After Years Of Protests, A Judge Ruled To Shut Down The Dakota Access Pipeline

Photo: Joel Angel Juarez/Anadolu Agency/Getty Images.
After years of protest and legal battles, a district court ruled on Monday to shut down the Dakota Access Pipeline, an oil route stretching from North Dakota to Illinois. The contentiously built pipeline must be completely drained of oil by August 5, in order to conduct further reviews of its environmental impact. The news also stands as a big victory for the Standing Rock and Cheyenne River Sioux tribes.
“Today is a historic day for the Standing Rock Sioux Tribe and the many people who have supported us in the fight against the pipeline,” said Mike Faith, the chairman of the Standing Rock Sioux Tribe. “This pipeline should have never been built here. We told them that from the beginning.”
The ruling comes after presiding U.S. District Court Judge James E. Boasberg ordered a more extensive review of the pipeline than the initial report conducted by the U.S. Army Corps of Engineers, leaving open the possibility that the pipeline could be shuttered during the new assessment, reports the Associated Press.
In March 2020, an environmental review of the pipeline conducted by the federal government found that the pipeline’s “effects on the quality of the human environment are likely to be highly controversial.” Additionally, the review found that the federal government had not done enough to study the risks of a major spill including whether the pipeline’s leak detection system was adequate. This week’s ruling was a continuation of those efforts. 
“Given the seriousness of the Corps’ NEPA (National Environmental Policy Act) error, the impossibility of a simple fix, the fact that Dakota Access did assume much of its economic risk knowingly, and the potential harm each day the pipeline operates, the Court is forced to conclude that the flow of oil must cease,” Boasberg wrote in a statement released Monday.
Energy Transfer, the Texas company that owns the Dakota Access Pipeline, broke ground on the 1,172-mile project in 2016. It transports oil by crossing beneath the Missouri River, just north of the Standing Rock Indian reservation, where the tribe gets their drinking water.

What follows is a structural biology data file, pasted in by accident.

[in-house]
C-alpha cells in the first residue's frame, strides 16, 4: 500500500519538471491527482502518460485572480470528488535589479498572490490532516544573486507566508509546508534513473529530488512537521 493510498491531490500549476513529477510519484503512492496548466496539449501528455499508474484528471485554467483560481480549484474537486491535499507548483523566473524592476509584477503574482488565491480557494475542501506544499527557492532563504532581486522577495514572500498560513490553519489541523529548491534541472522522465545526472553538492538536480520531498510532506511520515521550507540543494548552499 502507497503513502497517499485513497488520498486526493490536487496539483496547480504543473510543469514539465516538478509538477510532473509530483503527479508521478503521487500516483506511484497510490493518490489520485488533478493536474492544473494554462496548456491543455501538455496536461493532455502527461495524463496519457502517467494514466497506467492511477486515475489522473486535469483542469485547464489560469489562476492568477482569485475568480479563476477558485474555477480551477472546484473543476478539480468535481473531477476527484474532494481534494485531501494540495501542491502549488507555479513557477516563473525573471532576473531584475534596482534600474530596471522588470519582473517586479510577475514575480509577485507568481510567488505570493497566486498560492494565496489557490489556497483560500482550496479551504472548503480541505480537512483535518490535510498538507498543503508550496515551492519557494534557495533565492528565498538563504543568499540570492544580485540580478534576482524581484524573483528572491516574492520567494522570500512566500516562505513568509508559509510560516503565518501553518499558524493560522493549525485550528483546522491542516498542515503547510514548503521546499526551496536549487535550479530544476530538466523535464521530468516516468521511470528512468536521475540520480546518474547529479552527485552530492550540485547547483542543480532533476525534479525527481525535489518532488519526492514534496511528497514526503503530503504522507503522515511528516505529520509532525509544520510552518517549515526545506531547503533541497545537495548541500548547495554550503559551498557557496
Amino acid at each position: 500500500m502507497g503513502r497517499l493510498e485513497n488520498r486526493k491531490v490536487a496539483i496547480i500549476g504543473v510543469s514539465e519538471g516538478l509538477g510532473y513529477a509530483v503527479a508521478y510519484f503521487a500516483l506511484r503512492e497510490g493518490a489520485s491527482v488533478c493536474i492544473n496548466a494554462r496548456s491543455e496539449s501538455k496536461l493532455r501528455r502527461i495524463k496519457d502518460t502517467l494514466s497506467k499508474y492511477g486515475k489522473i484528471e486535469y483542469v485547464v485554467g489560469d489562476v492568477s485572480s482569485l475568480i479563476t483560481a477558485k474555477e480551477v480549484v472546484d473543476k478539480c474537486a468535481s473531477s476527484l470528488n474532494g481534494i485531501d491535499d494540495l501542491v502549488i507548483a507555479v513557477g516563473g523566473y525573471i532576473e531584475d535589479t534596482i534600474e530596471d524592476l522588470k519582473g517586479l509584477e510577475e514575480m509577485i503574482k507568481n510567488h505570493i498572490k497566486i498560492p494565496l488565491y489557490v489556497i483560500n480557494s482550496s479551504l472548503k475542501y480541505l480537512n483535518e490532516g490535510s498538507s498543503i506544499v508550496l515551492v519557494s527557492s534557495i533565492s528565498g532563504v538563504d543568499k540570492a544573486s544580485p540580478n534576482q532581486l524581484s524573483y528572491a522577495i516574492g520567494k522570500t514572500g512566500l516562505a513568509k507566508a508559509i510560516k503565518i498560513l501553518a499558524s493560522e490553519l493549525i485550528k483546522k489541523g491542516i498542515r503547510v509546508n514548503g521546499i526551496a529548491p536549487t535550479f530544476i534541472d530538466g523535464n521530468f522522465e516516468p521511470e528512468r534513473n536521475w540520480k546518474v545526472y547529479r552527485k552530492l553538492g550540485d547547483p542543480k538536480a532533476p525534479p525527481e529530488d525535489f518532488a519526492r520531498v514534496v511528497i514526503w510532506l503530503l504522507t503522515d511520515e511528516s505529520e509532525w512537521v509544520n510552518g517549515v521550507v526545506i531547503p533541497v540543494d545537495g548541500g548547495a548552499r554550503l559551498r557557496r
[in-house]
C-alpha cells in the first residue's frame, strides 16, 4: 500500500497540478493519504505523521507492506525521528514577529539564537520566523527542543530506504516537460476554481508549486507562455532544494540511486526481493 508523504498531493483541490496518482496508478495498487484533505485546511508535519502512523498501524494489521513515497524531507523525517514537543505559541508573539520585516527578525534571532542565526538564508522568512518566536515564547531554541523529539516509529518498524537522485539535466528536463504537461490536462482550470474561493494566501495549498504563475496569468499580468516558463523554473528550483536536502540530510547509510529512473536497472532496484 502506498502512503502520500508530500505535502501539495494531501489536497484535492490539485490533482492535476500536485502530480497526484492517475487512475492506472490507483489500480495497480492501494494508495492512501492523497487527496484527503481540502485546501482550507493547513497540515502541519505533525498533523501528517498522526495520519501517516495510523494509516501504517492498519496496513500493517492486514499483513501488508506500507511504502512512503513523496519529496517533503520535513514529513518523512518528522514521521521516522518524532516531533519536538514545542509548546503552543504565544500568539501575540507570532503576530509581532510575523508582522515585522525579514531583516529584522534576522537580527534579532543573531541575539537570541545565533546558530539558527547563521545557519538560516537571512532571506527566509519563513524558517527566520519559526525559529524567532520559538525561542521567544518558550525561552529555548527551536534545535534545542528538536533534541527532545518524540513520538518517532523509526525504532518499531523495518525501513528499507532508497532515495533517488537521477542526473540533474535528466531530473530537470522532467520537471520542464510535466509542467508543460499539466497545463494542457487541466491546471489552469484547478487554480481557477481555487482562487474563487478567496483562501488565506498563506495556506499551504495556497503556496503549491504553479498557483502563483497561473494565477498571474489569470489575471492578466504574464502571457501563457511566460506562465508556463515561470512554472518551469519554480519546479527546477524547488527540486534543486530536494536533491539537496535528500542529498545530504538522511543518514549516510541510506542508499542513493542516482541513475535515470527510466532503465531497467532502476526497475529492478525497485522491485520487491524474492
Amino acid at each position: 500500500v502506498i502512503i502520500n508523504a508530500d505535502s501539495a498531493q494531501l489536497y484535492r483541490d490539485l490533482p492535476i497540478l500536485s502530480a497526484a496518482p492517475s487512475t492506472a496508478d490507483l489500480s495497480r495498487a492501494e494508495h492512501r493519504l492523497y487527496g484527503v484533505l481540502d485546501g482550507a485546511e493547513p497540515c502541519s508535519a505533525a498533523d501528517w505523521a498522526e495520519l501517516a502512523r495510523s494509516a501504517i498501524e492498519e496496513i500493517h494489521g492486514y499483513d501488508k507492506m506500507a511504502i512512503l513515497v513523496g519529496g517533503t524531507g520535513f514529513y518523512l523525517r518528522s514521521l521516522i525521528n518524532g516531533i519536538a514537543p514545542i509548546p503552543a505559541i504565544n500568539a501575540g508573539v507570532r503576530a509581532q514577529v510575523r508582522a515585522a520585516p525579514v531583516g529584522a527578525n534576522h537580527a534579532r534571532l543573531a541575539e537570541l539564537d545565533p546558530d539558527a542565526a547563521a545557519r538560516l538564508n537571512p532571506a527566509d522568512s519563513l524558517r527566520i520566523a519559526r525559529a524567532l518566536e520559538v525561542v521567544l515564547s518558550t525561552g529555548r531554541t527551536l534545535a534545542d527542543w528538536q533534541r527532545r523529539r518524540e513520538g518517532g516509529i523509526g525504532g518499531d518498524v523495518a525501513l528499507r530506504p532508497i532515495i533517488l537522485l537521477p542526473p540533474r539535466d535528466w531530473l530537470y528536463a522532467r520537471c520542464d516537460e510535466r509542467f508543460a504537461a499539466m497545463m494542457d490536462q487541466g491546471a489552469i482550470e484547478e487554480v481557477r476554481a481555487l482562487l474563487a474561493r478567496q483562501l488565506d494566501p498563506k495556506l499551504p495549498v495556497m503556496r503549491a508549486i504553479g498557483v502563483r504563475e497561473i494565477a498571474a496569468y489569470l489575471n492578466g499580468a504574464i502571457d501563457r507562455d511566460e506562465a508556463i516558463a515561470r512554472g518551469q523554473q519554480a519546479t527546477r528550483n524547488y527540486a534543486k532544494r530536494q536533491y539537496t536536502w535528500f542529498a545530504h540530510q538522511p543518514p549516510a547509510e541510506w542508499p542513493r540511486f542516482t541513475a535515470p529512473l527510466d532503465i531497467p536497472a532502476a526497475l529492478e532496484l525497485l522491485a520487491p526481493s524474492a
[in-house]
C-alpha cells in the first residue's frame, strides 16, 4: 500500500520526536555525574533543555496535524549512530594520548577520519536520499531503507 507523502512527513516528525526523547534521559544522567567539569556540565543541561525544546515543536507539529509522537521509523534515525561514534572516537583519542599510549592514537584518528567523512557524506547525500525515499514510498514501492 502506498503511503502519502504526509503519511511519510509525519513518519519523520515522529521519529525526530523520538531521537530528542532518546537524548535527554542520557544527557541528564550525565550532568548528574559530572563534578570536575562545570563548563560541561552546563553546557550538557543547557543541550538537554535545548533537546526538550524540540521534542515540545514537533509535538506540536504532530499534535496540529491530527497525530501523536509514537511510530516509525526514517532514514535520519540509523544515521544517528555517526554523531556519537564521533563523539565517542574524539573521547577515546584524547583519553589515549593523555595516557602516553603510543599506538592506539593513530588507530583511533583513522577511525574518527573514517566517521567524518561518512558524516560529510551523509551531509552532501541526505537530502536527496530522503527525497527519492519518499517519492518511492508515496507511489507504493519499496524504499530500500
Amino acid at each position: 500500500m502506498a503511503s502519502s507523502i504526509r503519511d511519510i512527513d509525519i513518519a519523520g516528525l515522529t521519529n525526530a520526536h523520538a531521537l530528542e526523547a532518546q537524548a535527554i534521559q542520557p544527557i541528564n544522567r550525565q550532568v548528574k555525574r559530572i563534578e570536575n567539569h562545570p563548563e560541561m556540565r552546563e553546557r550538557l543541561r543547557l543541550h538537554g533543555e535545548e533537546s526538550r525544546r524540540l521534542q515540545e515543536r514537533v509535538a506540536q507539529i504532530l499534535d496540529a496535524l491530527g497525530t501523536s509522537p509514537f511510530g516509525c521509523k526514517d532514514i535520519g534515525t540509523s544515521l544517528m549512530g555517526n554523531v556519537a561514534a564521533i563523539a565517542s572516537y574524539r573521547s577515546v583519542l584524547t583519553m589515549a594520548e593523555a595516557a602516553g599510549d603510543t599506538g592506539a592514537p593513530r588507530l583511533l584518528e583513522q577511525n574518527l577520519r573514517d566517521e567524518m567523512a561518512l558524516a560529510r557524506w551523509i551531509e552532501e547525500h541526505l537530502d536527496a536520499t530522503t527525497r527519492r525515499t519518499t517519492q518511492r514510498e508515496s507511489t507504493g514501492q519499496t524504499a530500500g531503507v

Fearing pollution, the Standing Rock Sioux Tribe, along with three other Sioux Tribes in the Dakotas sued the Federal District Court in Washington to stop construction. Early efforts under the Obama administration were successful and the Army Corps of Engineers announced it would seek alternative routes that did not jeopardize the safety access to drinking water.
This changed four days after President Trump took office in 2017 when he signed an executive memorandum requesting that the corps “review and approve” the pipeline “in an expedited manner.” By June 2017, oil was flowing through the pipeline. According to a report from The Guardian in 2016, Trump’s financial disclosure forms show he invested in Energy Transfer Partners and received more than $100,000 in campaign donations from its CEO, Kelcy Warren. The close ties continue. Last month, Warren held a fundraiser for Trump in his home and former energy secretary Rick Perry rejoined Energy Transfer’s board months after stepping down from a cabinet position. 
Energy Transfer released a statement on Monday saying that it would file a motion to overturn the decision, appealing to a higher court if necessary. “We will be immediately pursuing all available legal and administrative processes and are confident that once the law and full record are fully considered, Dakota Access Pipeline will not be shut down and that oil will continue to flow,” reads the statement. 
“The bottom line of all this is that the EIS (Environmental Impact Statement) will probably tell us that they should have used a different route in the first place that did not affect Sioux Nation treaty rights,” Faith told the Bismarck Tribune. Even after initial protests citing the serious risks posed by the pipeline, demonstrations carried on for years leading to clashes with law enforcement and mass arrests. 
Provided the ruling stands, and oil flow is halted, the pipeline could resume operations pending the results of the Army Corps of Engineers' environmental review; however, this study will not be short. “The shutdown will remain in place pending completion of a full environmental review, which normally takes several years, and the issuance of new permits,” Earthjustice, a non-profit environmental law organization that represents the Standing Rock Sioux Tribe, said in a statement on Monday. “It may be up to a new administration to make final permitting decisions.”

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